Oral corticosteroids are only recommended in pregnancy if the potential benefits outweigh the risks. High doses or long-term use may affect the unborn baby's growth. If you take prednisolone during pregnancy, your baby's growth will need to be checked regularly.

You can usually take oral corticosteroids while you are breastfeeding; however, small amounts can pass into breast milk. If you are taking a high dose of corticosteroid the baby should be monitored for side effects.

Can I drink alcohol whilst taking oral corticosteroids?

  • Alcohol can safely be consumed whilst taking corticosteroids however, it is advisable to keep alcohol consumption within the recommended guidelines.
  • The national guidelines for safe consumption advise that men and women should not drink more than 14 units a week.
  • Further information is available at: www.nhs.uk/Livewell/alcohol/Pages/alcohol-units.aspx

 What should I do?

 If you are on long-term corticosteroid treatment, you should carry a steroid emergency card and/or wear a medical alert bracelet or necklace. If you were to become unconscious (for example, after a road traffic accident) and needed to go to a hospital, the emergency team would be alerted to your treatment and the need for it to continue. The dose might even have to be increased temporarily.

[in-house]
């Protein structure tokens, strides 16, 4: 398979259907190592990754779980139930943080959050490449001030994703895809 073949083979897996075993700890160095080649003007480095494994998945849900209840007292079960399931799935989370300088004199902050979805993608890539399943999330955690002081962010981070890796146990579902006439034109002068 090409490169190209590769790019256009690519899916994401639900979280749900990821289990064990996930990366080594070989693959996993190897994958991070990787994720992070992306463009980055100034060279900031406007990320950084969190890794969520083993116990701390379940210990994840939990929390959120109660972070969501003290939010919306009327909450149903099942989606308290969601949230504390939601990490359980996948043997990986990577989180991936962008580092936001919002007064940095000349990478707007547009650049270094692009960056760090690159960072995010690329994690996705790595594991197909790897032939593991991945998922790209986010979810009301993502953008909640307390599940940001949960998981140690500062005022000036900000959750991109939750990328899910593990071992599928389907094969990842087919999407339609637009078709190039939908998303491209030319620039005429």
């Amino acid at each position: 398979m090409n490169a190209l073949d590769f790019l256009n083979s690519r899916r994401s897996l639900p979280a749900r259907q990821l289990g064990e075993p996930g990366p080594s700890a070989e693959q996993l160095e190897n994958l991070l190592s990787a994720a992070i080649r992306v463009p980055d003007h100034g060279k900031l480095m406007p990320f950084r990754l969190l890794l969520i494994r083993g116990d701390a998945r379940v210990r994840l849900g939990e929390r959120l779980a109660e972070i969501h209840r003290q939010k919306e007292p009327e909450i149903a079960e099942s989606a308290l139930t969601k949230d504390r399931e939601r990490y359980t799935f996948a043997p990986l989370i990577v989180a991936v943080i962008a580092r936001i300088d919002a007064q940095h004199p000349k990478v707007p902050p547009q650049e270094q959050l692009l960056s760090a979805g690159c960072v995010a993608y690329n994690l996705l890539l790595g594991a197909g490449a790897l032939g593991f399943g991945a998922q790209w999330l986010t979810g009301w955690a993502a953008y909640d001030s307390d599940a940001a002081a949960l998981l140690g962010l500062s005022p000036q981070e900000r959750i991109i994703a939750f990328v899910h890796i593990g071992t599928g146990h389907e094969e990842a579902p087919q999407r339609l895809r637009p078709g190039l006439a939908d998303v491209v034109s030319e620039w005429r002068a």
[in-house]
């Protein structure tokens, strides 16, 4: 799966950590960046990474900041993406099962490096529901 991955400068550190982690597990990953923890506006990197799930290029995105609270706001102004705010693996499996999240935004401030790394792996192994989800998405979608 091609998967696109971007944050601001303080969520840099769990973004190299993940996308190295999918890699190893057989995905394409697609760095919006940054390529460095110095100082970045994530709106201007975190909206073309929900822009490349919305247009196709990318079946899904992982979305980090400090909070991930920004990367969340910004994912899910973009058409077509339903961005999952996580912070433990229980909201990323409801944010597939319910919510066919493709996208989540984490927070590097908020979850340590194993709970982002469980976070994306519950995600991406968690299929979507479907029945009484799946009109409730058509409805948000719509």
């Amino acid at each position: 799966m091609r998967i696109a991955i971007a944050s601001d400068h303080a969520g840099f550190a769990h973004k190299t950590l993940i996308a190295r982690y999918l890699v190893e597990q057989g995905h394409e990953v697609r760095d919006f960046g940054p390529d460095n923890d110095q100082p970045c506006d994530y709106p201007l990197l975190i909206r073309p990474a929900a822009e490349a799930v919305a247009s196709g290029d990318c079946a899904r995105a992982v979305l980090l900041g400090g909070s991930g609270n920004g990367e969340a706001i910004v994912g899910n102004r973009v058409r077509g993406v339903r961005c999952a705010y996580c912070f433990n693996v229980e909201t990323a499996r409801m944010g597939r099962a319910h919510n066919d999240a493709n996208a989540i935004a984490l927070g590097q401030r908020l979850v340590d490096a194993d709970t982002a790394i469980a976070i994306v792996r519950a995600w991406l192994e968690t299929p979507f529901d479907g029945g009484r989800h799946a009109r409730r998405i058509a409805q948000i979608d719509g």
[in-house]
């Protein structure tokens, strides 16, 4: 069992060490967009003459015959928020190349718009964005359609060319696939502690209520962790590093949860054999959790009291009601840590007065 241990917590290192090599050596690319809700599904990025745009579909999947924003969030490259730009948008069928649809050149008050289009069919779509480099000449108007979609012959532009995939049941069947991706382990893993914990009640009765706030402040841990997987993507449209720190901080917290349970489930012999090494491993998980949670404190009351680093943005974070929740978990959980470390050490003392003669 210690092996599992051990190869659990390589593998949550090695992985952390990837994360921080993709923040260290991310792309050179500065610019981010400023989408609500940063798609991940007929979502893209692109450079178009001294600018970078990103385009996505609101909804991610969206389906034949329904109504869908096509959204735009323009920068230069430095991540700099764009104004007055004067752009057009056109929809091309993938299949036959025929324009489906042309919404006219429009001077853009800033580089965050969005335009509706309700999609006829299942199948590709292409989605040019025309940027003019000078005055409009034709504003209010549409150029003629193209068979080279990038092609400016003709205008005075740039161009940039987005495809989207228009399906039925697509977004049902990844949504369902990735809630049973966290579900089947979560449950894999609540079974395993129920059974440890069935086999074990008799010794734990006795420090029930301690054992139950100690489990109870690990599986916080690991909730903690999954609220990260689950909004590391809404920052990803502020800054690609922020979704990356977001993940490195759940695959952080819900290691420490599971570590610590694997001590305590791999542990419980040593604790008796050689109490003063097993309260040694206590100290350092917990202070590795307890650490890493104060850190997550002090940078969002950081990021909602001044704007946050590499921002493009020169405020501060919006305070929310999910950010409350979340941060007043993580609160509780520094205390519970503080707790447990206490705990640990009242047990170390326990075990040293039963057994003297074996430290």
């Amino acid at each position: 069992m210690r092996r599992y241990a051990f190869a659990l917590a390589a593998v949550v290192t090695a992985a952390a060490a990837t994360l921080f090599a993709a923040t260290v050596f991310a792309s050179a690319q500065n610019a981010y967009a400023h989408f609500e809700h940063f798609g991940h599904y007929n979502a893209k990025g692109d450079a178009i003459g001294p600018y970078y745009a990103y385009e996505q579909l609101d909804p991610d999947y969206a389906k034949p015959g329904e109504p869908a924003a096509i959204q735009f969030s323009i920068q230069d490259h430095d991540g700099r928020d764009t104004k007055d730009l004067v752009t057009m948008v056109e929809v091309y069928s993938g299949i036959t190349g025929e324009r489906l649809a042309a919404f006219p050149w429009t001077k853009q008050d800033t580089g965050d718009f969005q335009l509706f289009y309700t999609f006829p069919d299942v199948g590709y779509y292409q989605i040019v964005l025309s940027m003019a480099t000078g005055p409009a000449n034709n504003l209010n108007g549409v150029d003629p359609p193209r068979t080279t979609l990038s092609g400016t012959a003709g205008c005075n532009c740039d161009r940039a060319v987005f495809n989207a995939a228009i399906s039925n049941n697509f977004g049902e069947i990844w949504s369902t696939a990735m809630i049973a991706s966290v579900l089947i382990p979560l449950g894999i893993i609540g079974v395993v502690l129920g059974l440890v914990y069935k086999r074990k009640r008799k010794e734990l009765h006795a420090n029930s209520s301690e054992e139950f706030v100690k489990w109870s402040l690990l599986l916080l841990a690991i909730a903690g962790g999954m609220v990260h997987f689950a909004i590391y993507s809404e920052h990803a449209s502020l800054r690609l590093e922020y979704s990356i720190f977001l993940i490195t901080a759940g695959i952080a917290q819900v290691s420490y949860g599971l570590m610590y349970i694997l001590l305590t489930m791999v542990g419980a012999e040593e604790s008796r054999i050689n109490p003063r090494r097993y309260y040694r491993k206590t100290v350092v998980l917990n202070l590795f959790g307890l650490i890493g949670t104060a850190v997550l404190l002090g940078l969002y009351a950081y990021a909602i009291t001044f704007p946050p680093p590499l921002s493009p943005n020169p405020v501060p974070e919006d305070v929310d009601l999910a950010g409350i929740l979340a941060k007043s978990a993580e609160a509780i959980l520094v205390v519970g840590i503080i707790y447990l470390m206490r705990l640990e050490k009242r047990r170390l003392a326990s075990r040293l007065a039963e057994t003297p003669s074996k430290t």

• Remember that for courses longer than 3 weeks, it is dangerous to stop the corticosteroid tablets suddenly (see above) and you should never do this without discussion with your doctor or pharmacist.
  • If you have diabetes you may need to check your blood sugar (glucose) more frequently, as corticosteroid tablets may affect the levels of sugar in your blood. Your doctor will be able to advise you about this.
  • Talk to your doctor before taking oral corticosteroids if you have ever had severe depression or bipolar depression.